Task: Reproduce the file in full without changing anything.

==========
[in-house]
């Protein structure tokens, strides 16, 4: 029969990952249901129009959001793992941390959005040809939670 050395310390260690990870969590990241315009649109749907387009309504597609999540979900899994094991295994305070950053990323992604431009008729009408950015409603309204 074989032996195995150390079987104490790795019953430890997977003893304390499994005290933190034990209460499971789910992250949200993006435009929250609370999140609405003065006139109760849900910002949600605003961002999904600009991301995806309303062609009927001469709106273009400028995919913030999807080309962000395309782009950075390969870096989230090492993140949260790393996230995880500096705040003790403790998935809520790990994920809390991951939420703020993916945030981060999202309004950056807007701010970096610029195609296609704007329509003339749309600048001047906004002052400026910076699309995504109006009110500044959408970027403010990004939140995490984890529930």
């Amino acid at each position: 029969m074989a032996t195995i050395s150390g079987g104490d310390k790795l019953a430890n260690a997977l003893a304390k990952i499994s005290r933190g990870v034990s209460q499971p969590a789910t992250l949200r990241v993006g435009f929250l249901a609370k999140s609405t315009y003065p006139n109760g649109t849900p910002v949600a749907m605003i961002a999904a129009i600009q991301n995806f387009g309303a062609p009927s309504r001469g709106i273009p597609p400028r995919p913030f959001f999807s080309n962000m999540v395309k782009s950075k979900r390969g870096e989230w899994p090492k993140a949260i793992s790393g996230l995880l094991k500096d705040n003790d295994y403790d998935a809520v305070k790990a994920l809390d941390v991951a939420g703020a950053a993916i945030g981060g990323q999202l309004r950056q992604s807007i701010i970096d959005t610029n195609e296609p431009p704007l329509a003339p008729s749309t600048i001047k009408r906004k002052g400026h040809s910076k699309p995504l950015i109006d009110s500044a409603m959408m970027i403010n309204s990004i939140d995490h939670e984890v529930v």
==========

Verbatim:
[in-house]
């Protein structure tokens, strides 16, 4: 029969990952249901129009959001793992941390959005040809939670 050395310390260690990870969590990241315009649109749907387009309504597609999540979900899994094991295994305070950053990323992604431009008729009408950015409603309204 074989032996195995150390079987104490790795019953430890997977003893304390499994005290933190034990209460499971789910992250949200993006435009929250609370999140609405003065006139109760849900910002949600605003961002999904600009991301995806309303062609009927001469709106273009400028995919913030999807080309962000395309782009950075390969870096989230090492993140949260790393996230995880500096705040003790403790998935809520790990994920809390991951939420703020993916945030981060999202309004950056807007701010970096610029195609296609704007329509003339749309600048001047906004002052400026910076699309995504109006009110500044959408970027403010990004939140995490984890529930």
């Amino acid at each position: 029969m074989a032996t195995i050395s150390g079987g104490d310390k790795l019953a430890n260690a997977l003893a304390k990952i499994s005290r933190g990870v034990s209460q499971p969590a789910t992250l949200r990241v993006g435009f929250l249901a609370k999140s609405t315009y003065p006139n109760g649109t849900p910002v949600a749907m605003i961002a999904a129009i600009q991301n995806f387009g309303a062609p009927s309504r001469g709106i273009p597609p400028r995919p913030f959001f999807s080309n962000m999540v395309k782009s950075k979900r390969g870096e989230w899994p090492k993140a949260i793992s790393g996230l995880l094991k500096d705040n003790d295994y403790d998935a809520v305070k790990a994920l809390d941390v991951a939420g703020a950053a993916i945030g981060g990323q999202l309004r950056q992604s807007i701010i970096d959005t610029n195609e296609p431009p704007l329509a003339p008729s749309t600048i001047k009408r906004k002052g400026h040809s910076k699309p995504l950015i109006d009110s500044a409603m959408m970027i403010n309204s990004i939140d995490h939670e984890v529930v």